The first patient scenario is depressed, recently, or currently suicidal, homicidal patient, or aggressive patient. In separate conversations with the caregivers, provide counseling to them by saying, “What many parents do when there is someone in their family in crisis is that they store their guns away from the home with a relative, at a gun range, or self-storage facility. If you have guns at home, is that something you could consider?” Ensure that both parents are involved in this conversation as males are frequently the primary gun owner.6 Studies have shown that only 18% of ED physicians document a lethal means screening in patients who present with suicidal ideation.7  A lethal means screening entails asking about the presence of firearms or other lethal means in the home. Since fatalities occur in 90% of suicide attempts with a firearm compared to 2% of suicide overdose attempts, this could be a potentially life-saving conversation.8 Furthermore, 69% of persons treated for self-harm in a hospital setting have visited the ED in the past 30 days before their intentional self-harm and suicide visit.9

After screening the caregivers’ home, then in a separate conversation, ask the child if they access to instruments to hurt themselves, such as firearms, razors, and medications?  Approximately 80% of firearm-related suicides occur in the home of the child or in a relative’s home, with the firearm belonging to either the child or parent in 90% of cases.10 Then inform the caregivers if the child states they have access as many parents may not be aware.11 Give parents ideas for ways to remove firearms. Utilize this link for tips on how to provide tips on counseling: https://www.hsph.harvard.edu/means-matter/recommendations/clinicians/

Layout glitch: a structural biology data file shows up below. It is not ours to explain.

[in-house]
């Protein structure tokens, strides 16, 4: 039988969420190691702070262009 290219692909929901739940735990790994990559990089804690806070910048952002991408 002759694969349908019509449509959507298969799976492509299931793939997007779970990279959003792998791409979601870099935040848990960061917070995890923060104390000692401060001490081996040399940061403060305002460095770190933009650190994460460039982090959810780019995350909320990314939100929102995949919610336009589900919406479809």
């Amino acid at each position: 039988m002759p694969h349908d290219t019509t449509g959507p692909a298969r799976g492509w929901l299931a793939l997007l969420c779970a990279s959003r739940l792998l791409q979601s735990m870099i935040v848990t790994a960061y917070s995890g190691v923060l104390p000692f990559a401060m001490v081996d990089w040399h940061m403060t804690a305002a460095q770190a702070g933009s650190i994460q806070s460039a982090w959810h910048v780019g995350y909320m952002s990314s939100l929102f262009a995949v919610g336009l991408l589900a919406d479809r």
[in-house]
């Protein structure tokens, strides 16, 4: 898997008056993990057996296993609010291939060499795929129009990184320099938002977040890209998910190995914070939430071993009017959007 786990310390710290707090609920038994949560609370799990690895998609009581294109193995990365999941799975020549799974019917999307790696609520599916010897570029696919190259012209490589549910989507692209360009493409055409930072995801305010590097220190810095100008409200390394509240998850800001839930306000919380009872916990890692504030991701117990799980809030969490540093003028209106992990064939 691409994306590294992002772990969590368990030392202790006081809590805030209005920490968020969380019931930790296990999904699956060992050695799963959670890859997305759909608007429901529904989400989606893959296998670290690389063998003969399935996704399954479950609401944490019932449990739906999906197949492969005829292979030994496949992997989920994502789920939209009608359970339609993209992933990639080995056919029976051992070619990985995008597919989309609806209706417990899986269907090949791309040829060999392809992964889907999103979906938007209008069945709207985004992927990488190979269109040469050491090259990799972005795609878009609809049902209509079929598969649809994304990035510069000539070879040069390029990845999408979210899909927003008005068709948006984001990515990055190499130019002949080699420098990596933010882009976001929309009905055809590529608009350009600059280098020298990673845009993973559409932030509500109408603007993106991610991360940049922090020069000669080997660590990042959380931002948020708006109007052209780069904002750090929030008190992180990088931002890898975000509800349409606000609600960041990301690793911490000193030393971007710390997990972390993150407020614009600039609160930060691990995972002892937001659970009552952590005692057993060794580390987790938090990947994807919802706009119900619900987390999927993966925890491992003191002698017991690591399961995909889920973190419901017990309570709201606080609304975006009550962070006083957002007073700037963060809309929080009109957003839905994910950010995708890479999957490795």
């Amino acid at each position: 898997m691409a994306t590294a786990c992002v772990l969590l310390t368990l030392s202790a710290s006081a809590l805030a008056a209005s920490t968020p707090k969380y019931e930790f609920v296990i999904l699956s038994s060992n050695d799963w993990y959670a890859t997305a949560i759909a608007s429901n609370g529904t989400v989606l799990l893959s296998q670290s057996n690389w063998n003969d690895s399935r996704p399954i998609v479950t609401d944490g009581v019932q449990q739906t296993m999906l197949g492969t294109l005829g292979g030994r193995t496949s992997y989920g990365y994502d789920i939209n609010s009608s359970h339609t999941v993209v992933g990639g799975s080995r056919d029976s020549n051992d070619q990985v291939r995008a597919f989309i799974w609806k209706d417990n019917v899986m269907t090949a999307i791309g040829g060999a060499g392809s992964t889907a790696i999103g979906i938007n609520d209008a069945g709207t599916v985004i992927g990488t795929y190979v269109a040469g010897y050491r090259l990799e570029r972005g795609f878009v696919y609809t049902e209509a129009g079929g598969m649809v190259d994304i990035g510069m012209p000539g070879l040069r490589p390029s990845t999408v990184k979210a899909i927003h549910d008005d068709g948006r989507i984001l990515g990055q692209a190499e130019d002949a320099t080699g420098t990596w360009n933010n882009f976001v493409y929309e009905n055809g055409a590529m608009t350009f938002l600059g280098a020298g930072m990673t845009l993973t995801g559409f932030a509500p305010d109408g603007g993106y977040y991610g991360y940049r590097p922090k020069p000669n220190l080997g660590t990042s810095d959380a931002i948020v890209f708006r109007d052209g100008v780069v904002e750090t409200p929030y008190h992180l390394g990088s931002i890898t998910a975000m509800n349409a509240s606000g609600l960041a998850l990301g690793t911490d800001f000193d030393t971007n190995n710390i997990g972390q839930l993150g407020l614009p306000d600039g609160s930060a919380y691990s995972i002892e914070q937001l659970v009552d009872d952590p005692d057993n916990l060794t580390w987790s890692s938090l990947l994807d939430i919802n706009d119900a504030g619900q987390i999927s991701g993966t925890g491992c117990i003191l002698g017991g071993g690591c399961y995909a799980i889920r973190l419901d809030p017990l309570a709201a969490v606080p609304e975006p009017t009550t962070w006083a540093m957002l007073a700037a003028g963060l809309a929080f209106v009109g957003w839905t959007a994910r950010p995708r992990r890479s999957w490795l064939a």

The second scenario I propose to intervene in is the impulsive, curious toddler who has ingested grandmother’s medication. This is an excellent time for general guidance on childproofing the home. Stating if your child can get into medicines, imagine what else they can get into in the home. Children as young as two years old have been able to pull the trigger on a gun,12 so recommending that families keep all guns locked up, unloaded, and separate from ammunition will decrease injury and death. One in 3 children in the US live in homes with guns.13 In addition, three-fourths of those children know where those guns are, and 20% of them state that they have handled the gun without their parent’s knowledge.14

So, the next time you have a level one trauma page involving a firearm injury, you can counteract the effects of that injury with a positive prevention intervention in your subsequent encounter with the suicidal adolescent or curious toddler. Your impact can make a difference one patient at a time. EM physicians can become “preventionist” physicians, not just “reactionist” physicians, with numerous opportunities to provide lethal means screening and childproofing guidance.